Survey of Stroke and Dementia awareness

Contact:

Recent studies have shown that knowledge of stroke and dementia risk factors and warning signs is deficient.
Despite compelling evidence that increasing population/country-specific knowledge about warning signs and risk factors can reduce stroke and dementia burden in the population, there has been no recent research on the prevalence and risk factors of stroke and dementia in NZ.  Therefore this study aims to fill these gaps in knowledge by utilising two methods to determine:

(1) stroke/dementia awareness, and
(2) prevalence of stroke/dementia and their risk factors in the NZ population.

Primary aims:

(1) to develop and test a questionnaire about knowledge and awareness about stroke/dementia and their symptoms in Māori, Pasifika, Asian, and NZ Europeans aged 20+ to be used in the main survey (subject to a separate application to and funding from HRC in 2015); and

(2) to provide population estimates of stroke and dementia prevalence and risk factors in NZ adults (aged 20+). Secondary aim: to identify differences in prevalence of stroke and dementia and their risk factors among major demographic groups categorised by age, gender, and ethnicity. People younger than 20 years will not be included in this project as their risk profile for stroke and dementia is significantly different from that in adults.

Methods:

The project will have two distinct but inter-linked studies to be conducted concurrently:

(1) A pilot nation-wide stroke/dementia awareness survey. A pilot questionnaire will be developed to determine stroke and dementia awareness in the NZ population. A national random sample of 400 adults stratified by ethnicity (100 Māori, 100 Pasifika, 100 Asian/other, and 100 NZ Europeans) aged 20 years and older will be surveyed using computer-assisted telephone interviewing (CATI), validated for CVD risk factor assessment in ethnically diverse populations.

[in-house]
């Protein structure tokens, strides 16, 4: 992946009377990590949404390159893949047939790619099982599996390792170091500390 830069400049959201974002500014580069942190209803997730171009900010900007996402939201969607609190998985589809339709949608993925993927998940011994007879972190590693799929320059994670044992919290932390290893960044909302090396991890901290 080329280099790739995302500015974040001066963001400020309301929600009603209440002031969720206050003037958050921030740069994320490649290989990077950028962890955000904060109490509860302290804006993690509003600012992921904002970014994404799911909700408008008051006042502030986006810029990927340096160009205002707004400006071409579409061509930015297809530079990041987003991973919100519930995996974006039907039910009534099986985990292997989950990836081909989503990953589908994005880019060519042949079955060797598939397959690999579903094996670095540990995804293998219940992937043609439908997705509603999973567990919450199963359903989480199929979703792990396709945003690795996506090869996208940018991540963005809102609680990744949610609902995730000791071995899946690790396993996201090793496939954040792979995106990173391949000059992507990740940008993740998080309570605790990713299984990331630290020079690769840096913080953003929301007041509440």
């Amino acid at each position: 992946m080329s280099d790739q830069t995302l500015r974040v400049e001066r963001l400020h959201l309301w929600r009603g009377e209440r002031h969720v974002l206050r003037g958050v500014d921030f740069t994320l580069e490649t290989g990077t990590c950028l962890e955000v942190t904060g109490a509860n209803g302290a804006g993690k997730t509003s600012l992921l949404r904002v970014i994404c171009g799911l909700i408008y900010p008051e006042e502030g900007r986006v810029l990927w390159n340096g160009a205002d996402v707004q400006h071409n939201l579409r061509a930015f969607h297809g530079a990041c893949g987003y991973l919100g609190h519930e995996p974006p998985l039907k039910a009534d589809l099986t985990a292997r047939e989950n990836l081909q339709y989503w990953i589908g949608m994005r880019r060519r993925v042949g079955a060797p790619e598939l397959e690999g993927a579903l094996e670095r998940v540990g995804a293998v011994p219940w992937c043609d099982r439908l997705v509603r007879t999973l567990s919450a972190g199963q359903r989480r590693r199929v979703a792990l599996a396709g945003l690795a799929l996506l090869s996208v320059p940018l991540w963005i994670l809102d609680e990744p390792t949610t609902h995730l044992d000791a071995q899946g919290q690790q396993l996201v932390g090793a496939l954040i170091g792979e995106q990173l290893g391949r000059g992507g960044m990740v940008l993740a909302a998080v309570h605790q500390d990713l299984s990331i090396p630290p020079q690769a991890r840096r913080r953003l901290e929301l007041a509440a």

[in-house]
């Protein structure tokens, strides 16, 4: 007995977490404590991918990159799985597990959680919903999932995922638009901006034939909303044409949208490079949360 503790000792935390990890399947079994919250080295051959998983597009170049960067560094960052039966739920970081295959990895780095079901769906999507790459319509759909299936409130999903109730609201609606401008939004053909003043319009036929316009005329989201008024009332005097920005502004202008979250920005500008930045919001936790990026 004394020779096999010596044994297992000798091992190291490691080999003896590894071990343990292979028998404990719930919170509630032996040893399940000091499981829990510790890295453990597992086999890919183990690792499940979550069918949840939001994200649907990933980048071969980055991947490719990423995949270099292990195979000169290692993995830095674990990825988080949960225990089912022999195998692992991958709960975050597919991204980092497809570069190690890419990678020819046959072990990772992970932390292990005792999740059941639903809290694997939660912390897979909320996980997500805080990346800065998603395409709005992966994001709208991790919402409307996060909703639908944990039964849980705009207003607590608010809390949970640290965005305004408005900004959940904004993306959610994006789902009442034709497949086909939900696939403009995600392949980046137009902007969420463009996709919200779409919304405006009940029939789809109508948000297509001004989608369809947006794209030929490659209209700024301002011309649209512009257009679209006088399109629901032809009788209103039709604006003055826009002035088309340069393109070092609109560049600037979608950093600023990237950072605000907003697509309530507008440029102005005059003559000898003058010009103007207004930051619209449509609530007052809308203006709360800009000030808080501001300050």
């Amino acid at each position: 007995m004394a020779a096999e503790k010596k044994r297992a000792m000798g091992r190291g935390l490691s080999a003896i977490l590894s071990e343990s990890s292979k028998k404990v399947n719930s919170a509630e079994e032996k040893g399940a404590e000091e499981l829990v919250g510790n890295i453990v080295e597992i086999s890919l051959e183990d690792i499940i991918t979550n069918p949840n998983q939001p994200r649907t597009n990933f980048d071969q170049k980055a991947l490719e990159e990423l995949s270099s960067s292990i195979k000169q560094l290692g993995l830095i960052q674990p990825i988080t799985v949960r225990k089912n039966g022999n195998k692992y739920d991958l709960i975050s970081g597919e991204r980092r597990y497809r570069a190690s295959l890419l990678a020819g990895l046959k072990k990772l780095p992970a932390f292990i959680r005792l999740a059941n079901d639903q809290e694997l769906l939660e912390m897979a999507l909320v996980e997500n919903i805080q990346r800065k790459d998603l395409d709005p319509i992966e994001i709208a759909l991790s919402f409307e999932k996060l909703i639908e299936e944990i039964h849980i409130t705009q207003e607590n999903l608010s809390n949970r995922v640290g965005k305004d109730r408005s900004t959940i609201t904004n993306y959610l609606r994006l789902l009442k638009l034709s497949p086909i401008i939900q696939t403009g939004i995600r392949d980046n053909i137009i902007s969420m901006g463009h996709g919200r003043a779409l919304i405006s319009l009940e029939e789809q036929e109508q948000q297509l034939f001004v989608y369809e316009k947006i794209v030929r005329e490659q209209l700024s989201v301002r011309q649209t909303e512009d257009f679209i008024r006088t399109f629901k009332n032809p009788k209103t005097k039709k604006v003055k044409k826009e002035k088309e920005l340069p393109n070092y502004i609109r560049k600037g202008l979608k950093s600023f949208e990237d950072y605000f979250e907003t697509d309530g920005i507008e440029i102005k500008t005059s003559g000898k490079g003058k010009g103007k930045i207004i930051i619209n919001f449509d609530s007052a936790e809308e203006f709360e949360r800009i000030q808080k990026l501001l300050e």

(2) A nation-wide smartphone-based stroke/dementia cross-sectional study to determine the prevalence of stroke/dementia and their risk factors.  The stroke/dementia awareness pilot survey will include a stratified sample across all major ethnic groups and all adults in New Zealand and capture information on awareness that will not be obtained from the Smartphone study. It may capture some populations that may not participate in the Smartphone based study for stroke/dementia prevalence (for e.g. Smartphones less likely to be used by the elderly). Therefore the two studies will provide both unique and complementary information on of stroke/dementia (1) awareness, and (2) prevalence.

Research Impact:

Data from this project is urgently needed in NZ to develop evidence-based and cost-effective interventions for primary prevention and management at the population level. A reliable national survey data will also assist knowledge transfer to policy makers; programme planners and funding agencies to make informed decisions about effective ways to promote healthy lifestyles that reduce the risk of stroke/dementia.

Timeline:

Two years duration, starting January 2015.

Investigators:

  • Prof Valery Feigin, Auckland University of Technology, Auckland
  • Assoc Prof Suzanne Barker-Collo, University of Auckland, Auckland
  • Assoc Prof Lynette Joy Tippett, University of Auckland, Auckland
  • Prof Alan Barber, University of Auckland, Auckland
  • Prof John Dalrymple-Alford, University of Canterbury, Christchurch
  • Prof. Richie Poulton, University of Otago, Dunedin
  • Dr Nicholas J. Cutfield, University of Otago, Dunedin
  • Dr Rita Krishnamurthi, Auckland University of Technology, Auckland
  • Assoc Prof Chris Bullen, Auckland University of Technology, Auckland
  • Prof Max Abbott, Auckland University of Technology, Auckland
  • Prof Patria Hume, Auckland University of Technology, Auckland
  • Dr Amy Jones, Auckland University of Technology, Auckland
  • Rohit Bhattacharjee, Auckland University of Technology, Auckland
  • Priya Parmar, Auckland University of Technology, Auckland

Funded by:

  • Brain Research New Zealand

  • Auckland University of Technology, Auckland, New Zealand